Don't get bamboozled on a day at the races - use our A-Z jargon buster to help you understand the lingo.
Presenting the letter W . . .
A race involving only one horse. The horse and jockey do not have to complete the race distance but must pass the winning post to be declared the winner.
A horse who, as a result of stress, sways its head from side to side.
The official declaration ratifying a race result. Announced on course after jockeys have weighed in (see below); bookmakers pay out winnings on this announcement.
Each jockey (wearing his racing kit and carrying his saddle) must sit on the weighing scales before and after the race, so that the clerkof the scales can check that the jockey is carrying the correct weight allotted to his horse. If a jockey is above the allotted weight before the race, his horse can still compete but must carry overweight. When the weights carried by the winner and placed horses have been verified after the race, there will be an announcement that they have ‘weighed in’. This confirms the race result (unless there is a stewards’ inquiry) and at this point bookmakers will pay out on successful bets.
A cloth with pockets for lead weights placed under the saddle.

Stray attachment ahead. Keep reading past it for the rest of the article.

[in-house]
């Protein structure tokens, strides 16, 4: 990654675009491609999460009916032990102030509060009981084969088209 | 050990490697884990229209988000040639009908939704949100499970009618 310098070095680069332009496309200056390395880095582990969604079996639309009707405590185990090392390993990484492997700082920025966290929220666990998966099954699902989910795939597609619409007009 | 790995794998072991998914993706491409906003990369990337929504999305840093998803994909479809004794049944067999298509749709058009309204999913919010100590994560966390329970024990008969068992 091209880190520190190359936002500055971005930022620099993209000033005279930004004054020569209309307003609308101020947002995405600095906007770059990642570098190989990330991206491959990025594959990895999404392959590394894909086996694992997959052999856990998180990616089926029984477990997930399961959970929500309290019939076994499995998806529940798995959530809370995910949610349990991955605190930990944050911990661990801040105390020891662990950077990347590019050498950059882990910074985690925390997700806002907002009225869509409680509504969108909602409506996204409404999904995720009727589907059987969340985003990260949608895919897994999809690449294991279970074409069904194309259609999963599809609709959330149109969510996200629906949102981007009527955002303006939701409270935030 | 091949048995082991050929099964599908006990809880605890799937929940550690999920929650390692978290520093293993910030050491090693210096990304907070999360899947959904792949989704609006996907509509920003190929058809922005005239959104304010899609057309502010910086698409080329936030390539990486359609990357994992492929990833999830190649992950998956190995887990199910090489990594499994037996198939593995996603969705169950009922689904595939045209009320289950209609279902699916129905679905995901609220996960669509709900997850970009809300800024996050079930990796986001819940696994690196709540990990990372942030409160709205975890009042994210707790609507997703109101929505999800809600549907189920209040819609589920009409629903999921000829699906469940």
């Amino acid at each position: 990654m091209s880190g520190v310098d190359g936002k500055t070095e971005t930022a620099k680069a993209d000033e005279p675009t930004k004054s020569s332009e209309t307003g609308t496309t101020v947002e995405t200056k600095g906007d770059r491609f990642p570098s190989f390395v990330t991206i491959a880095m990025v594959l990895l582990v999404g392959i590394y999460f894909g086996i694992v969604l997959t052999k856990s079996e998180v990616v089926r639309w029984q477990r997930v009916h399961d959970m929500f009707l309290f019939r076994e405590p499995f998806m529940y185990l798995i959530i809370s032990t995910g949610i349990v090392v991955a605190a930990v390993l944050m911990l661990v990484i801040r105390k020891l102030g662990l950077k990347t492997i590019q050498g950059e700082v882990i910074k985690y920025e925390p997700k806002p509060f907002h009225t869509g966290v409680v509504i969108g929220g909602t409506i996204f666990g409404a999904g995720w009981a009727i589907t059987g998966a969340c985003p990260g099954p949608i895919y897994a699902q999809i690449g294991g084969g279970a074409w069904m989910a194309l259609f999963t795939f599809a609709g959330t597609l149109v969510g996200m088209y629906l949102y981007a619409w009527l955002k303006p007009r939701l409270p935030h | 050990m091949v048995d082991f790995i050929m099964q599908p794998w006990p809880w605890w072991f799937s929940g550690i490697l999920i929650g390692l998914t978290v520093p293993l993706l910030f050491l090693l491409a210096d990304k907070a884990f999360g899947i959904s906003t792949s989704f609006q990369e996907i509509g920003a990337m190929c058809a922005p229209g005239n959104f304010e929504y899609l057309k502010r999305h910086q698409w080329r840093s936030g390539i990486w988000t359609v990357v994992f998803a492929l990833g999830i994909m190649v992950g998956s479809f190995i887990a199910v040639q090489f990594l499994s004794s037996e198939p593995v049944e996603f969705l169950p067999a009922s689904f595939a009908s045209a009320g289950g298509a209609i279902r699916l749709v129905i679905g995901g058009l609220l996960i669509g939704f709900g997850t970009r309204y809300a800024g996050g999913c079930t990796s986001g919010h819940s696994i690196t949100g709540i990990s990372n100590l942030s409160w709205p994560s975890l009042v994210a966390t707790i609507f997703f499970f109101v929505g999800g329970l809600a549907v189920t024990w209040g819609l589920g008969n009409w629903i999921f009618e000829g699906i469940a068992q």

Weight for age
A graduated scale that shows how horses of differing ages progress month by month during the racing season, the differences being expressed in terms of weight. This allows horses of differing ages to compete against each other on a fair basis, based on their age and maturity, in what are known as weight-for-age races.
Lead strips placed in a weight cloth. When these weights are added to the jockey’s weight and other tack, the total weight should equal the weight allotted to the jockey’s horse in a race.
When a horse is considered to be favoured by the weights in a race, it is said to be ‘well in’.
Term for a high weight carried in a handicap race.
A stressed horse who bites at anything within reach, whilst sucking in air.
Betting markets where no each-way betting is available.
With a run
A variant in ante-post betting. If there are major doubts about whether a certain horse will run in a race, bookmakers may opt to offer that horse ‘with a run’. If the horse does not run, stakes are returned on that horse and bookmakers will usually issue a list of revised prices. Bets on other runners stand at the prices quoted at the time the bets were struck.
A stable employee, not necessarily a licensed jockey, who rides horses in training on the gallops.
Wrong in the wind
THERE is no race, anywhere on earth, laden with as much history and prestige as the Epsom Derby. Conjured by 18th century aristocrats sitting over dinner it soon became the pre-eminent contest for three-year-olds and would go on to inspire hundreds of imitator races across the globe.
It remains a truly national sporting event. 125,000 descend on the Downs on the day of the race for a very British party. Double decker buses disgorge sun-seekers in everything from flip-flops to cocktail dresses, barbecues are sparked and laden with British bangers and bookies tout the favourite as a gambling frenzy erupts in the build-up to the race.